These are  Kazama FXR +10 which are 1mm wider than the Top Line +9. Still no touch.

Then recently there are wheels from overdose, M's and topline that give more poke with an exposed rim.

These M's M-type +10 @ 27mm wide give an extra 1mm (only on the outer edge.) for a wider impression.

FXR +10 with Street Jam 45 degree + 7 degree camber

I also run about 7degree of camber on the reargiving about 3mm of extra clearance. (note a crazy 13deg on the front) all these things effect many other components like drive shaft length and turnbuckle lengths etc so changing camber can only go so far with stock components.

note** asphalt tyre wear is flat for full contact patch. On carpet you need to choose the tyre that best matches your camber and castor settings with more scrutiny.

M-type +10 with Street Jam 45 degree + 7 degree camber

There is still a gap for suspension compression.

You could simply buy a wider body, but we all want that perfect look and performance. sometimes they aren't compatible, but we try our best.

You can also look into adjustable suspension arms and knuckles to push wheels out or in to maintain track.
there are lots of products (like Active Hobby) on the market these days.




  1. Hey! Nice explanation, very usefull! But, where did you got those wheel hubs for adding spacers? It's impossible for me to found them!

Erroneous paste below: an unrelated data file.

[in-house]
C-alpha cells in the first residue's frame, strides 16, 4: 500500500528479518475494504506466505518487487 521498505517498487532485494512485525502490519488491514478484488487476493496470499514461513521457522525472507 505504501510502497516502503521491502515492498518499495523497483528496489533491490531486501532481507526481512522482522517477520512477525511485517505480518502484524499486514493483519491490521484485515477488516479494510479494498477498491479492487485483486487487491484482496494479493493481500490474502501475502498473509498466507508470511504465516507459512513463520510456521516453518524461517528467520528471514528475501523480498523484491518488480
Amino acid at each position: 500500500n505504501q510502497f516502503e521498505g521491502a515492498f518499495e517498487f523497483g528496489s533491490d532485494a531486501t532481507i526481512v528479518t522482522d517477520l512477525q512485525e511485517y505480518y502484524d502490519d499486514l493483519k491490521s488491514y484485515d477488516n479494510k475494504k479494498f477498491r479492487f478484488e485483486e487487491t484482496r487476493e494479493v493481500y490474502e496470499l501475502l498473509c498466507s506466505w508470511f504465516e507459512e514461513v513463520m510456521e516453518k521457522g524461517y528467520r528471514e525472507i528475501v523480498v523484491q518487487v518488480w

2. I was following you until you didnt describe how physics come into the play, like why it matters to have a wider tire track for example. I can however find that information by other means but was hoping for a simple rc example explained here. Where you really lost me was when you started explaining spacers without explaining why or how or anything really other than inverting the numbers you originally started with in steps which made no sense to me. By default my 200mm shells are what ive always known to be what you go with, whether im running 5mm offset of 9mm offset rims it doesnt really seem to make too much of a difference other than how much it sticks out or out from or stays directly in from where the lexan lines up. I care less about aesthetics and more about how it affects the actual performance and will work aesthetics around that as practicality usually always wins out. I have confusion with why we have wheel hex hubs labeled as 3mm, 5mm, and 7mm offset and then we also find wheels that have other offsets. How do i find my actual offset when im working with 2 different things. When running my usualy chrome brakes as opposed to the screw clamped hexs i have no idea what the offset of those are as it never said what they were when i got them so i just eyeball everything. Anyways, i just wanted to say your article had me confused more so at some parts than others, and at this point im just entirely more confused about offset altogether than i was before lol. I think the problem might have been that you over explained your understanding of offsets in not a linear enough manner to follow, and you didnt start with what most ppl are understanding when they hear the word offset, which is their rims and nothing else. You could have gotten to all the measuring that im not gonna bother with later as i trust the numbers im given on packaging. Either way tho thanks at least for trying and i hope this helps in some way with your future writings and good luck